FIGURE 14 Entry capacity for a two lane roundabout with a 60 m inscribed diameter and a 4 m entry lane width(44).
AUSTROADS methodology in that it takes intoconsideration the effects of the origin destination pattern within the roundabout and the queuing characteristics of the approach flows.
SIDRA estimates critical gaps and follow upheadways as a function of roundabout geometry, as well as the circulating and entry flow rate characteristics. However, the user can also specify known critical gap and follow up headways to take into consideration local conditions. SIDRA includes an option describing the roundabout performance using accepted U.S. definitions, such as for delays and levels of service(46,47).
The capacity formula used in Great Britain is a statistically derived empirical formula based on a large number of measurements of capacity at saturated roundabouts. It was developed by the Transport Research Laboratory (TRL) and has the following form:
C = k ( F f c Q c )
w h e r e k , F , a n d f c a r e c o n s t a n t s d e r i v e d f r o m t h e g e o m e t r y o f
the roundabout, and Equation, LR 942) (45).
Qc is the circulating flow (Kimber's
In addition to the geometric parameters used in most other capacity methods (inscribed diameter, entry width, circulating width, as shown in Figure 5), the British method incorporates the following geometric variables, shown in Figure 15:
The Approach Half Width, v, is measured from the right
curbline, along a normal to it, to the centerline or left edgeline at a point upstream of the flare.
Average Effective Flare Length, l', is shown in Figure 8.
The right edge of pavement would follow the line GFD if there were no flare. GFD is the upstream half width v away from the centerline (or, in the case of a raised median, from the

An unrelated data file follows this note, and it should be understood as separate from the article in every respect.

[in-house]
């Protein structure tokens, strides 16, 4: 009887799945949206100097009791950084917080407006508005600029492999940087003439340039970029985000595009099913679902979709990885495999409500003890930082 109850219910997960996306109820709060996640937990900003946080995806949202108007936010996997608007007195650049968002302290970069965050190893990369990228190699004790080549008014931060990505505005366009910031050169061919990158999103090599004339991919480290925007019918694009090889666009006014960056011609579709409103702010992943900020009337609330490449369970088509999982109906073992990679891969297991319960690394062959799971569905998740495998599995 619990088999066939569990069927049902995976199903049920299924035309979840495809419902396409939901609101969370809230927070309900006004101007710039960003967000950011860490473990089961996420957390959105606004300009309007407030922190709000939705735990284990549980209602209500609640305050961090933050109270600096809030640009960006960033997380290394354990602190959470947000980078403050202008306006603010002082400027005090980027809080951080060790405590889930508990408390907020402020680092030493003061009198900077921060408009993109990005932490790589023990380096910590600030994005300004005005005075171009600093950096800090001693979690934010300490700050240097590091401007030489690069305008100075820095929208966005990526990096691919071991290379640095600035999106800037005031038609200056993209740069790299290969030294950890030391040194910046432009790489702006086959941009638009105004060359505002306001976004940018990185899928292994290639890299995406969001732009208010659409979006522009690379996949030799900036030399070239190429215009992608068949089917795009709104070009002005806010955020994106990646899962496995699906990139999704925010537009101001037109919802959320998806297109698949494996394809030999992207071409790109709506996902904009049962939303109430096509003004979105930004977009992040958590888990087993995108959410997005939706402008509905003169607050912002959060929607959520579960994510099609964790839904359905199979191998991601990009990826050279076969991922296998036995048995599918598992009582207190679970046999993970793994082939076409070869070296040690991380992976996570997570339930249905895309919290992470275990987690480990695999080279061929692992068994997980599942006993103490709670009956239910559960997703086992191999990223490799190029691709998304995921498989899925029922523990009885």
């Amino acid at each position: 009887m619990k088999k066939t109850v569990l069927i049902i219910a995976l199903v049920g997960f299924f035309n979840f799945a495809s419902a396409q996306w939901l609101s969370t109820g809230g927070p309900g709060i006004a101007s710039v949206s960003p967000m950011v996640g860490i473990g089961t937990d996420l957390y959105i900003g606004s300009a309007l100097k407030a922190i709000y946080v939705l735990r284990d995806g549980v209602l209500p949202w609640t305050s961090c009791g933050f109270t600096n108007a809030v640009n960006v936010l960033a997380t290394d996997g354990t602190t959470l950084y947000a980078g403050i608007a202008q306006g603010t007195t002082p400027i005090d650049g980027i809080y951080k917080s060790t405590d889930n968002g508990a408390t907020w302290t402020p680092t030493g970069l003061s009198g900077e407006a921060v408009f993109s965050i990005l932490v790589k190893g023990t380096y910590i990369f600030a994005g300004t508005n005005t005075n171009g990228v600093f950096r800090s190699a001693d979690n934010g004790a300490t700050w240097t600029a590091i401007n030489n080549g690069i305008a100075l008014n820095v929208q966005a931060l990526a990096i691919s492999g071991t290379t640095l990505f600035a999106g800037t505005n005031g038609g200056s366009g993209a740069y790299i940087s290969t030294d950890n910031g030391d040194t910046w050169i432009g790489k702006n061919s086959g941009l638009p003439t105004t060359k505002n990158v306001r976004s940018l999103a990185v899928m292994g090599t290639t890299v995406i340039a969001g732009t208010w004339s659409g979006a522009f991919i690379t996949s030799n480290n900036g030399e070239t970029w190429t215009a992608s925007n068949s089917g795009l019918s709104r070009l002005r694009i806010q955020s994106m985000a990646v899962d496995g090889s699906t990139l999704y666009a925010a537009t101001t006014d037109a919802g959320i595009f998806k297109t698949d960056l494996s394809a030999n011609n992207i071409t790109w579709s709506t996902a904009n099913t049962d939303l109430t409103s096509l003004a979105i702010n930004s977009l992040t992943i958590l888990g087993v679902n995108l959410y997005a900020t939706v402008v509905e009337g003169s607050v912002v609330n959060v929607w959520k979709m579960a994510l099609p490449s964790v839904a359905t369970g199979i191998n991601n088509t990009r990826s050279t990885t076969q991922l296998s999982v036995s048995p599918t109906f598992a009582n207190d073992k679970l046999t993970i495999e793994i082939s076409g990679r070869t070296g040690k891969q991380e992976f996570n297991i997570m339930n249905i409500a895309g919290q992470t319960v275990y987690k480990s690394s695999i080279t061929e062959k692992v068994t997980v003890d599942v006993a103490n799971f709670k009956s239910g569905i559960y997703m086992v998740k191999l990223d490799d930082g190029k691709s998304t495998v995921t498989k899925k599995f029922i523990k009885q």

median curb). BA is the normal to the curb along which the entry width e is measured, and its length ise. The length of BD is (e v), and the length of BC is(e v)/2. The average effective
flare is CF, a curve
(e v)/2 away from the right curb. The
length of CF is l', the average effective flare length.
Sharpness of Flare, S, is defined by the relationshipS=
(e v)/ l'. It is a measure of the rate at which extra width is
developed in the entry flare. Large values ofS correspond to short, severe flares, and small values ofS correspond to long, gradual flares.
Entry Angle, , represents the conflict angle between
entering and circulating streams of traffic.
Entry Radius, r, is measured as the minimum radius of
curvature of the right curb at entry. For some designs, the arc of minimum radius may extend into the following exit, but this is not important if half or more of the arc length is within the entry region.
Vane Island is a painted island that divides lanes entering
a roundabout. A vane island provides entry deflection for the right lanes when the central island is too small to provide this deflection.
The approach used for the Britis h regression equation is based on one of the largest sets of data points collected on roundabout capacities. It provides estimates of the effects of different geometric parameters of British roundabouts. Statistical tests have been performed to confirm thesuitability of the parameters.
Figure 16, extracted from the RODEL software manual (48) shows the relationships between the entry capacity and geometric characteristics.
Performance analysis methods are also given for mini roundabouts (49), with efficiency factors (K) given for single mini roundabouts and for double miniroundabouts, with three, four, and five arms. Total design flows for all approaches are
recommended to be less than 2,500 vehicles for three roundabouts and less than 2,000 vehicles for four roundabouts.
The computer program ARCADY (Assessment of Roundabout CApacity and DelaY) is the program originally developed by the Transport Research Laboratory to calculate capacities according to the British formula (LR 942) (40). In addition to predicting capacities, queues, and delays, it also predicts crash frequencies as a function of geometry, thus permitting the user to design for safety as well as for capacity. These predictions can be used to test design options for new roundabouts and modifications to existing ones. The program has the ability to predict the variability of queues and delays. VISUAL ARCADY/4 for Windows was released in 1996. Pedestrian crossings can be included in the analysis and queue lengths can be viewed, animated, and printed.
RODEL (ROundabout DELay) was developed by R.B. Crown in 1987 (48). It is designed to facilitate experimentation